is an ${\displaystyle r}$-times continuously differentiable function for every ${\displaystyle i\in I.}$ Two atlases are called compatible if every chart in one is compatible with the other atlas. Compatibility defines an equivalence relation on the class of all possible atlases on ${\displaystyle X.}$

A ${\displaystyle C^{r))$-manifold structure on ${\displaystyle X}$ is then defined to be a choice of equivalence class of atlases on ${\displaystyle X}$ of class ${\displaystyle C^{r}.}$ If all the Banach spaces ${\displaystyle E_{i))$ are isomorphic as topological vector spaces (which is guaranteed to be the case if ${\displaystyle X}$ is connected), then an equivalent atlas can be found for which they are all equal to some Banach space ${\displaystyle E.}$ ${\displaystyle X}$ is then called an ${\displaystyle E}$-manifold, or one says that ${\displaystyle X}$ is modeled on ${\displaystyle E.}$

Examples

Every Banach space can be canonically identified as a Banach manifold. If ${\displaystyle (X,\|\,\cdot \,\|)}$ is a Banach space, then ${\displaystyle X}$ is a Banach manifold with an atlas containing a single, globally-defined chart (the identity map).

Similarly, if ${\displaystyle U}$ is an open subset of some Banach space then ${\displaystyle U}$ is a Banach manifold. (See the classification theorem below.)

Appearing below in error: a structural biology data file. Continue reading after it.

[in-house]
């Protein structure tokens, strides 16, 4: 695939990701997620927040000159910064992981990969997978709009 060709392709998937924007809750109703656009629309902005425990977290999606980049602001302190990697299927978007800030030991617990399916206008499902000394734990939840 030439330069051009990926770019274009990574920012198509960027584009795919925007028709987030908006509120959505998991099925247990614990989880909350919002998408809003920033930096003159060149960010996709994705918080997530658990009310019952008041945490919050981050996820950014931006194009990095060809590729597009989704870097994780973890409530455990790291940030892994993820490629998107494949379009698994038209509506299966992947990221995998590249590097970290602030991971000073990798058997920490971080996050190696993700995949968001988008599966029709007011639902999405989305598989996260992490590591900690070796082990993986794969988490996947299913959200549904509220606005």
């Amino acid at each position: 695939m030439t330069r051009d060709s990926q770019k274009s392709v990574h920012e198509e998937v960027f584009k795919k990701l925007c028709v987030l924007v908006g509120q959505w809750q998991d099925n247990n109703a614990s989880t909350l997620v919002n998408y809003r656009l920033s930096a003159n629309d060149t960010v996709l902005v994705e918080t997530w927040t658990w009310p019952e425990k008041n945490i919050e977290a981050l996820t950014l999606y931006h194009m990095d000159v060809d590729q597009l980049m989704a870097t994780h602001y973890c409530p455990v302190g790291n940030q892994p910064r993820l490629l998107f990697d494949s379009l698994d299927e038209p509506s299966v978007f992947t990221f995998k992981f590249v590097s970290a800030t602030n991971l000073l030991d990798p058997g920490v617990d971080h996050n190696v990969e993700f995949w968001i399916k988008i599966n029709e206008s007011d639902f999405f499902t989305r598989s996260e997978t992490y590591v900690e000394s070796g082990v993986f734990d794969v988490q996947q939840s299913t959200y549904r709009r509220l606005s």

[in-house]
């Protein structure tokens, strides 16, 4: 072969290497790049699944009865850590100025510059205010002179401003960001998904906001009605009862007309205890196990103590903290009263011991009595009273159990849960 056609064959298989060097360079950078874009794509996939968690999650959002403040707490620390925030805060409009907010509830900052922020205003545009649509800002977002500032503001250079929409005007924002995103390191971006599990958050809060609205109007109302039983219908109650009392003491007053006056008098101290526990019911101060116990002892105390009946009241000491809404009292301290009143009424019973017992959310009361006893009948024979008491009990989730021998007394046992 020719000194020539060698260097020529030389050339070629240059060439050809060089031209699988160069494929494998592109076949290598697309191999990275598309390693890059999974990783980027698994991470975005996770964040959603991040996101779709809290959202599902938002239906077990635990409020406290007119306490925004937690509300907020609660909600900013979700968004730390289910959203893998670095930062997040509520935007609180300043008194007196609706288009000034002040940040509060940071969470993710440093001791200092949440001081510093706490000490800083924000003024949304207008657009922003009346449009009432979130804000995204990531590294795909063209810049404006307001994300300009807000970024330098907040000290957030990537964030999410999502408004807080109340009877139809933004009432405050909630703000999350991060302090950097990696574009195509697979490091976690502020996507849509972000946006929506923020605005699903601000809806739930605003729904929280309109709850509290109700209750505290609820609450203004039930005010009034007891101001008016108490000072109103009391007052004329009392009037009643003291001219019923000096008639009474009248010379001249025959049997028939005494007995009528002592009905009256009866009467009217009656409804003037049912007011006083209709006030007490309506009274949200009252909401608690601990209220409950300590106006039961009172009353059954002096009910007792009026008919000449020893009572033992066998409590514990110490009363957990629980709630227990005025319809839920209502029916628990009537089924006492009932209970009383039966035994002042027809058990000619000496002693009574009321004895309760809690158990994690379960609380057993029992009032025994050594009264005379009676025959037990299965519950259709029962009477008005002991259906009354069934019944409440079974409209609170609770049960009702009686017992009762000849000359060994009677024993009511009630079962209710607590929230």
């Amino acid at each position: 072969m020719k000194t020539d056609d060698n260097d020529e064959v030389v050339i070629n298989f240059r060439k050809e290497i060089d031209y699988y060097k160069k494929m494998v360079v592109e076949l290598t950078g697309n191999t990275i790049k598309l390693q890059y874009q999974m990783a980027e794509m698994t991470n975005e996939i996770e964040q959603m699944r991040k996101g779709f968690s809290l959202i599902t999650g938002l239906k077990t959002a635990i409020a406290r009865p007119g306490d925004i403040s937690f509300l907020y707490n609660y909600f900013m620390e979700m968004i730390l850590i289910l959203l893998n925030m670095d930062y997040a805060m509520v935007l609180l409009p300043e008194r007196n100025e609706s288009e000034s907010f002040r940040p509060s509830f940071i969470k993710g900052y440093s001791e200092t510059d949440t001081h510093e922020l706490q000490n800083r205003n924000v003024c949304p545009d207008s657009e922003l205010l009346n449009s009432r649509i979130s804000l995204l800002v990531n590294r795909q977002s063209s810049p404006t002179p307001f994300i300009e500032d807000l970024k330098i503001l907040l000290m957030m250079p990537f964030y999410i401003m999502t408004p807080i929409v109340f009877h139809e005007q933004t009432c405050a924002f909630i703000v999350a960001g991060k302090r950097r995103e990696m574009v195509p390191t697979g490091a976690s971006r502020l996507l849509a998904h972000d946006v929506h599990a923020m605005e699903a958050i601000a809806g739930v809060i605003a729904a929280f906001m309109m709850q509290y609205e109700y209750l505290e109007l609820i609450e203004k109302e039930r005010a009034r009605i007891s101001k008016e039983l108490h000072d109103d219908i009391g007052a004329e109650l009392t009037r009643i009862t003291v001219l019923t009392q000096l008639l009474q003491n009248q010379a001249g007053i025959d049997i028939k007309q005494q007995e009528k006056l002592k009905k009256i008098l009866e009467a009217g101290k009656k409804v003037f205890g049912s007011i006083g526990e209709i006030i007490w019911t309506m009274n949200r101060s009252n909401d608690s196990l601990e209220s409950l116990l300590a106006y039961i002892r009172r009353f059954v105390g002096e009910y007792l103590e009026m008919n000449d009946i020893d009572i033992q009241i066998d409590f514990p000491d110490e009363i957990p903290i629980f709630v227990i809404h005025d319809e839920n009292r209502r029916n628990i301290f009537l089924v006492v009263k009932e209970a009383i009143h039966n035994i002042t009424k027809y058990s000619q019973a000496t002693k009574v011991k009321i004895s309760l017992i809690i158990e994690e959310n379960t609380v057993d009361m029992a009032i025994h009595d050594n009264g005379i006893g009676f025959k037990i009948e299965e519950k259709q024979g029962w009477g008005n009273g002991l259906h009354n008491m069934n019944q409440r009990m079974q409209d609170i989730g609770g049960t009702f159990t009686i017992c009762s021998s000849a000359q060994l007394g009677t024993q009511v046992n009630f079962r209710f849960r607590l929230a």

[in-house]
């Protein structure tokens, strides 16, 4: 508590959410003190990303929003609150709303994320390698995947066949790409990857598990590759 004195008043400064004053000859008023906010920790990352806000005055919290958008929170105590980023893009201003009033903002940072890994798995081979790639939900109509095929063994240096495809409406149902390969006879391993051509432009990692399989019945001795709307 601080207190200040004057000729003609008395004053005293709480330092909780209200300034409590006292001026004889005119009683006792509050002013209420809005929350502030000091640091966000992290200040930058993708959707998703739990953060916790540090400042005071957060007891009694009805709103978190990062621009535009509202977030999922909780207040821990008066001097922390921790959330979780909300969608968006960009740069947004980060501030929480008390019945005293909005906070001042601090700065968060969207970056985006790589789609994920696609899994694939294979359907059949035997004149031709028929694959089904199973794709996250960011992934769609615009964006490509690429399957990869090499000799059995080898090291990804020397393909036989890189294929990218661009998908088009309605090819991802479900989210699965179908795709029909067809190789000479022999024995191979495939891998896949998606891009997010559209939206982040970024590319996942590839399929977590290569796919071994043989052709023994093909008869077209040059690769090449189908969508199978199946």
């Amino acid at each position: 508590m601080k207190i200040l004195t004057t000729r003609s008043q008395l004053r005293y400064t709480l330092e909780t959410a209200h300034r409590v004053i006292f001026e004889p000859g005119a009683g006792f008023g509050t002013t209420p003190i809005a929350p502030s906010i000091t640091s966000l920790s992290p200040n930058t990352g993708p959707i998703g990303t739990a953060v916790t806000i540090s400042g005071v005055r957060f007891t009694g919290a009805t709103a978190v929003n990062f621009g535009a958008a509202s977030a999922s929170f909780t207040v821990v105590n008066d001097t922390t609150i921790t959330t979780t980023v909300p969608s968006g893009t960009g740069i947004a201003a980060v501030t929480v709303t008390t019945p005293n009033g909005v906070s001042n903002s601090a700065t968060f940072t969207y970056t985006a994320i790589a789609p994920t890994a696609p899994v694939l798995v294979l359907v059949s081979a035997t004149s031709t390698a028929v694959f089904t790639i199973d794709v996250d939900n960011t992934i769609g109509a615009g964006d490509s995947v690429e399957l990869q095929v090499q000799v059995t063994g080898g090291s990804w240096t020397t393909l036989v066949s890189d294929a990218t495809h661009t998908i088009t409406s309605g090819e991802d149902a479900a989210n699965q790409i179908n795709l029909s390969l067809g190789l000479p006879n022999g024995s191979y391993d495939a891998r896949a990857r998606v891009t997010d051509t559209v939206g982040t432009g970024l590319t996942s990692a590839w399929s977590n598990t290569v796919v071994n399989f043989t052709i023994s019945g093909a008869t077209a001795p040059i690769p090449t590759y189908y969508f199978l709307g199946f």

Classification up to homeomorphism

It is by no means true that a finite-dimensional manifold of dimension ${\displaystyle n}$ is globally homeomorphic to ${\displaystyle \mathbb {R} ^{n},}$ or even an open subset of ${\displaystyle \mathbb {R} ^{n}.}$ However, in an infinite-dimensional setting, it is possible to classify "well-behaved" Banach manifolds up to homeomorphism quite nicely. A 1969 theorem of David Henderson[1] states that every infinite-dimensional, separable, metric Banach manifold ${\displaystyle X}$ can be embedded as an open subset of the infinite-dimensional, separable Hilbert space, ${\displaystyle H}$ (up to linear isomorphism, there is only one such space, usually identified with ${\displaystyle \ell ^{2))$). In fact, Henderson's result is stronger: the same conclusion holds for any metric manifold modeled on a separable infinite-dimensional Fréchet space.